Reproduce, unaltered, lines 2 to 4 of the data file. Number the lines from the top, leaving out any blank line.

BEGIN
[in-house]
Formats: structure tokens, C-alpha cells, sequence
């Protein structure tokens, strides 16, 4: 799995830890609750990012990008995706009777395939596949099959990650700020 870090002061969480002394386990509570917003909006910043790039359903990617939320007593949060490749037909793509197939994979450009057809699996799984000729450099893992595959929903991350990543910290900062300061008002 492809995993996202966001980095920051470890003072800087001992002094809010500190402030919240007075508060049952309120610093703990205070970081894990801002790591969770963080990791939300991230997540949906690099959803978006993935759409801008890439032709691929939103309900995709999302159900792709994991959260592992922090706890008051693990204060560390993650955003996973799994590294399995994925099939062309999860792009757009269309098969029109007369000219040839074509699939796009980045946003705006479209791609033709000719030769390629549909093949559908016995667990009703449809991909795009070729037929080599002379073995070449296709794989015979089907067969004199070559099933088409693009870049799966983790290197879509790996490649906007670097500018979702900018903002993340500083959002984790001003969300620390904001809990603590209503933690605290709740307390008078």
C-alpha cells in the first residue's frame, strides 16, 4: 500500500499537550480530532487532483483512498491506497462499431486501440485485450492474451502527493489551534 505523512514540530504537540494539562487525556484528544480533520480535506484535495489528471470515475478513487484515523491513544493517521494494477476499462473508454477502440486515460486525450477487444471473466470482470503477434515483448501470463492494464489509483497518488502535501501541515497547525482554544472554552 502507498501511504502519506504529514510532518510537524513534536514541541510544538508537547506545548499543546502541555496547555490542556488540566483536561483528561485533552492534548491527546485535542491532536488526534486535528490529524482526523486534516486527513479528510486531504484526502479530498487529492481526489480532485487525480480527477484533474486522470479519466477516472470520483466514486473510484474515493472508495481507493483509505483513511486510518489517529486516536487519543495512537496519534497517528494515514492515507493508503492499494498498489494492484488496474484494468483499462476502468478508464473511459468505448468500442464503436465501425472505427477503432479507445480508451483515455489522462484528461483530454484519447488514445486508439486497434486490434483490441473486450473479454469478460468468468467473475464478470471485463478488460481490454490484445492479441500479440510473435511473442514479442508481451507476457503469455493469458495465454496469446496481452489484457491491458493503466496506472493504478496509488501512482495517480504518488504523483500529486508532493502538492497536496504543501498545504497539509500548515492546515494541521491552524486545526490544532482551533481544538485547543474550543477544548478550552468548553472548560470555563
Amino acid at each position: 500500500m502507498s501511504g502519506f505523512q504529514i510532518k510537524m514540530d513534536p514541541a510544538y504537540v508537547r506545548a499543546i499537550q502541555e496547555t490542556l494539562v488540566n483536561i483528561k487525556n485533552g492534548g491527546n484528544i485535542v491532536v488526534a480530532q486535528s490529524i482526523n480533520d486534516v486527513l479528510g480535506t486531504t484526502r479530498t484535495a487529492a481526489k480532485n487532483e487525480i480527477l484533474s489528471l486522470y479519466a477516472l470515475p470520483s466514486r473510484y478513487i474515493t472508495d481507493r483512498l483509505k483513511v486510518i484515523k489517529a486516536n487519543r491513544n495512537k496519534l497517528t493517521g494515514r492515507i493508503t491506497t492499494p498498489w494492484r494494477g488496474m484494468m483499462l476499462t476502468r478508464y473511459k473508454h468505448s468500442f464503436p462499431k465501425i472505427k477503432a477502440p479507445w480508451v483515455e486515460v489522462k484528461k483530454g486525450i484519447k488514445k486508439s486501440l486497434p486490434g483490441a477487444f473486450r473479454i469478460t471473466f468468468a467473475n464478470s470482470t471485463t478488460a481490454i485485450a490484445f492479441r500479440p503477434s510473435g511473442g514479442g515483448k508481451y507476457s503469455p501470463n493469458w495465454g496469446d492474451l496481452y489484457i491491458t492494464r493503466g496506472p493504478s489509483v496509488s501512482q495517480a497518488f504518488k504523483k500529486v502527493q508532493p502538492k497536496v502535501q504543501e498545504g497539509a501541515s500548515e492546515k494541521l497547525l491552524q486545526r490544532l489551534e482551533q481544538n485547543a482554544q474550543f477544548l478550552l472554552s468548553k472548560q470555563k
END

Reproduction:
Formats: structure tokens, C-alpha cells, sequence
């Protein structure tokens, strides 16, 4: 799995830890609750990012990008995706009777395939596949099959990650700020 870090002061969480002394386990509570917003909006910043790039359903990617939320007593949060490749037909793509197939994979450009057809699996799984000729450099893992595959929903991350990543910290900062300061008002 492809995993996202966001980095920051470890003072800087001992002094809010500190402030919240007075508060049952309120610093703990205070970081894990801002790591969770963080990791939300991230997540949906690099959803978006993935759409801008890439032709691929939103309900995709999302159900792709994991959260592992922090706890008051693990204060560390993650955003996973799994590294399995994925099939062309999860792009757009269309098969029109007369000219040839074509699939796009980045946003705006479209791609033709000719030769390629549909093949559908016995667990009703449809991909795009070729037929080599002379073995070449296709794989015979089907067969004199070559099933088409693009870049799966983790290197879509790996490649906007670097500018979702900018903002993340500083959002984790001003969300620390904001809990603590209503933690605290709740307390008078």
C-alpha cells in the first residue's frame, strides 16, 4: 500500500499537550480530532487532483483512498491506497462499431486501440485485450492474451502527493489551534 505523512514540530504537540494539562487525556484528544480533520480535506484535495489528471470515475478513487484515523491513544493517521494494477476499462473508454477502440486515460486525450477487444471473466470482470503477434515483448501470463492494464489509483497518488502535501501541515497547525482554544472554552 502507498501511504502519506504529514510532518510537524513534536514541541510544538508537547506545548499543546502541555496547555490542556488540566483536561483528561485533552492534548491527546485535542491532536488526534486535528490529524482526523486534516486527513479528510486531504484526502479530498487529492481526489480532485487525480480527477484533474486522470479519466477516472470520483466514486473510484474515493472508495481507493483509505483513511486510518489517529486516536487519543495512537496519534497517528494515514492515507493508503492499494498498489494492484488496474484494468483499462476502468478508464473511459468505448468500442464503436465501425472505427477503432479507445480508451483515455489522462484528461483530454484519447488514445486508439486497434486490434483490441473486450473479454469478460468468468467473475464478470471485463478488460481490454490484445492479441500479440510473435511473442514479442508481451507476457503469455493469458495465454496469446496481452489484457491491458493503466496506472493504478496509488501512482495517480504518488504523483500529486508532493502538492497536496504543501498545504497539509500548515492546515494541521491552524486545526490544532482551533481544538485547543474550543477544548478550552468548553472548560470555563